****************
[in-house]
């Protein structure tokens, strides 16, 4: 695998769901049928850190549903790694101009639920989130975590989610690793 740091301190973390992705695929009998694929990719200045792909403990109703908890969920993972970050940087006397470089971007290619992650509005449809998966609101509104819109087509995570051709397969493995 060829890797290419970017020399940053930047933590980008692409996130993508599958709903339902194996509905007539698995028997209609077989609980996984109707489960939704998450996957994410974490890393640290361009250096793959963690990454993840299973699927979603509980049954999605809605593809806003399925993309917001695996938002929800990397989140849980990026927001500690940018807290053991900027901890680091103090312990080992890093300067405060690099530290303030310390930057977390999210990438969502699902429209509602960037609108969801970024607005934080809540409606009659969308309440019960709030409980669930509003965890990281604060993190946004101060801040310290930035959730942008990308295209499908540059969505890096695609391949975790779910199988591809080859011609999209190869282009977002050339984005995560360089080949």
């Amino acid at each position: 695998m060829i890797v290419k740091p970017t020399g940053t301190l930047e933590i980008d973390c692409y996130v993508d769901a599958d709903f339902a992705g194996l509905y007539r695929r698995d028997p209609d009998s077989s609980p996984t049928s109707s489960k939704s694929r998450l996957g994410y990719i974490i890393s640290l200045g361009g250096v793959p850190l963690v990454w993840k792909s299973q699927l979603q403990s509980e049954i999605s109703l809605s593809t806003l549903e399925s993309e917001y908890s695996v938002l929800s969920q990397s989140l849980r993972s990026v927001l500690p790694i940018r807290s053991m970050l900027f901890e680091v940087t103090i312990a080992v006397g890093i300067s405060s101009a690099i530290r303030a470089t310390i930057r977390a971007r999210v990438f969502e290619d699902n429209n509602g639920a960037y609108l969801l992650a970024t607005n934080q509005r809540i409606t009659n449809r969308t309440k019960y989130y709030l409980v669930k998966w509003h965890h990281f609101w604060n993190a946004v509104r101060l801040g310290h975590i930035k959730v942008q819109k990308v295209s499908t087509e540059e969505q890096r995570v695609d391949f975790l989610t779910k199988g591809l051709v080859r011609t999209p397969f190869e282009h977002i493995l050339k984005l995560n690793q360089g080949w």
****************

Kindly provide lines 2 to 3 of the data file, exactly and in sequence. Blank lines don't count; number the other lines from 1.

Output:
């Protein structure tokens, strides 16, 4: 695998769901049928850190549903790694101009639920989130975590989610690793 740091301190973390992705695929009998694929990719200045792909403990109703908890969920993972970050940087006397470089971007290619992650509005449809998966609101509104819109087509995570051709397969493995 060829890797290419970017020399940053930047933590980008692409996130993508599958709903339902194996509905007539698995028997209609077989609980996984109707489960939704998450996957994410974490890393640290361009250096793959963690990454993840299973699927979603509980049954999605809605593809806003399925993309917001695996938002929800990397989140849980990026927001500690940018807290053991900027901890680091103090312990080992890093300067405060690099530290303030310390930057977390999210990438969502699902429209509602960037609108969801970024607005934080809540409606009659969308309440019960709030409980669930509003965890990281604060993190946004101060801040310290930035959730942008990308295209499908540059969505890096695609391949975790779910199988591809080859011609999209190869282009977002050339984005995560360089080949």
């Amino acid at each position: 695998m060829i890797v290419k740091p970017t020399g940053t301190l930047e933590i980008d973390c692409y996130v993508d769901a599958d709903f339902a992705g194996l509905y007539r695929r698995d028997p209609d009998s077989s609980p996984t049928s109707s489960k939704s694929r998450l996957g994410y990719i974490i890393s640290l200045g361009g250096v793959p850190l963690v990454w993840k792909s299973q699927l979603q403990s509980e049954i999605s109703l809605s593809t806003l549903e399925s993309e917001y908890s695996v938002l929800s969920q990397s989140l849980r993972s990026v927001l500690p790694i940018r807290s053991m970050l900027f901890e680091v940087t103090i312990a080992v006397g890093i300067s405060s101009a690099i530290r303030a470089t310390i930057r977390a971007r999210v990438f969502e290619d699902n429209n509602g639920a960037y609108l969801l992650a970024t607005n934080q509005r809540i409606t009659n449809r969308t309440k019960y989130y709030l409980v669930k998966w509003h965890h990281f609101w604060n993190a946004v509104r101060l801040g310290h975590i930035k959730v942008q819109k990308v295209s499908t087509e540059e969505q890096r995570v695609d391949f975790l989610t779910k199988g591809l051709v080859r011609t999209p397969f190869e282009h977002i493995l050339k984005l995560n690793q360089g080949w």